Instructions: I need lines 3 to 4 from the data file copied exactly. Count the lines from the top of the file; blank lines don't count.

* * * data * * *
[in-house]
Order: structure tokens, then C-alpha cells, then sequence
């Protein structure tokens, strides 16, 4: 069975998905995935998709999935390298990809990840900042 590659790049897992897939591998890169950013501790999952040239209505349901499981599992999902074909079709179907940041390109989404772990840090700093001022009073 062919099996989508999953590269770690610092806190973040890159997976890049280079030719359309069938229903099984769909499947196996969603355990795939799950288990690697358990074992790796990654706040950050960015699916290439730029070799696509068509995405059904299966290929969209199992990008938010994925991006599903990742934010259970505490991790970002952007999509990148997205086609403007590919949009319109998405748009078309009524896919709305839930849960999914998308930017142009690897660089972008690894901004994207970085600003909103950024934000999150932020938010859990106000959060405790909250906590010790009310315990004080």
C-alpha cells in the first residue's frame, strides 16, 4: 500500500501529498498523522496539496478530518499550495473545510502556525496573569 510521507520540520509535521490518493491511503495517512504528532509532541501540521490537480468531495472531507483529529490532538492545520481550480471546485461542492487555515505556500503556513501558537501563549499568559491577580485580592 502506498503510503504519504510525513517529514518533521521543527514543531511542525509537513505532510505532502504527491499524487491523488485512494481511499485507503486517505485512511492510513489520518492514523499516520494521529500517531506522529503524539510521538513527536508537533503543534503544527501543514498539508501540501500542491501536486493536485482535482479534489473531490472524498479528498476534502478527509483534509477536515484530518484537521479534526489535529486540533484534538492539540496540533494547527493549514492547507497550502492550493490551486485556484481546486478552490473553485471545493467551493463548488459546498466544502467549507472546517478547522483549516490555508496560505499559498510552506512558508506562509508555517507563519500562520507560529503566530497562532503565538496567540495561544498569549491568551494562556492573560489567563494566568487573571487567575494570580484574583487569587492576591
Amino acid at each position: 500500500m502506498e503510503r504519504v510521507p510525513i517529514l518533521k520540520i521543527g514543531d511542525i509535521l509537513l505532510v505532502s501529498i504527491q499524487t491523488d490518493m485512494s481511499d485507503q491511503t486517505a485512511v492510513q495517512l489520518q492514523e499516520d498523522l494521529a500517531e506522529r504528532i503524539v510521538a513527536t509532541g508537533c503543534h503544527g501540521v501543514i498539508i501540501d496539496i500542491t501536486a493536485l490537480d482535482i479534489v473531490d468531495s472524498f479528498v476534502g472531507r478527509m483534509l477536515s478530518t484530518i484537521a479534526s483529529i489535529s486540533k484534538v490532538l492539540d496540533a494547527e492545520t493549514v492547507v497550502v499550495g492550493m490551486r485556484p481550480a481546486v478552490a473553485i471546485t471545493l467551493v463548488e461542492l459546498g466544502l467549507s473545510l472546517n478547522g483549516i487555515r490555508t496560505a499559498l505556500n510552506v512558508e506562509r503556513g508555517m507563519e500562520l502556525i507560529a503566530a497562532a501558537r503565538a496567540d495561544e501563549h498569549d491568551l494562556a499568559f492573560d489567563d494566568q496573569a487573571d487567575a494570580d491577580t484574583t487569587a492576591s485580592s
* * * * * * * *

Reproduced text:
């Protein structure tokens, strides 16, 4: 069975998905995935998709999935390298990809990840900042 590659790049897992897939591998890169950013501790999952040239209505349901499981599992999902074909079709179907940041390109989404772990840090700093001022009073 062919099996989508999953590269770690610092806190973040890159997976890049280079030719359309069938229903099984769909499947196996969603355990795939799950288990690697358990074992790796990654706040950050960015699916290439730029070799696509068509995405059904299966290929969209199992990008938010994925991006599903990742934010259970505490991790970002952007999509990148997205086609403007590919949009319109998405748009078309009524896919709305839930849960999914998308930017142009690897660089972008690894901004994207970085600003909103950024934000999150932020938010859990106000959060405790909250906590010790009310315990004080």
C-alpha cells in the first residue's frame, strides 16, 4: 500500500501529498498523522496539496478530518499550495473545510502556525496573569 510521507520540520509535521490518493491511503495517512504528532509532541501540521490537480468531495472531507483529529490532538492545520481550480471546485461542492487555515505556500503556513501558537501563549499568559491577580485580592 502506498503510503504519504510525513517529514518533521521543527514543531511542525509537513505532510505532502504527491499524487491523488485512494481511499485507503486517505485512511492510513489520518492514523499516520494521529500517531506522529503524539510521538513527536508537533503543534503544527501543514498539508501540501500542491501536486493536485482535482479534489473531490472524498479528498476534502478527509483534509477536515484530518484537521479534526489535529486540533484534538492539540496540533494547527493549514492547507497550502492550493490551486485556484481546486478552490473553485471545493467551493463548488459546498466544502467549507472546517478547522483549516490555508496560505499559498510552506512558508506562509508555517507563519500562520507560529503566530497562532503565538496567540495561544498569549491568551494562556492573560489567563494566568487573571487567575494570580484574583487569587492576591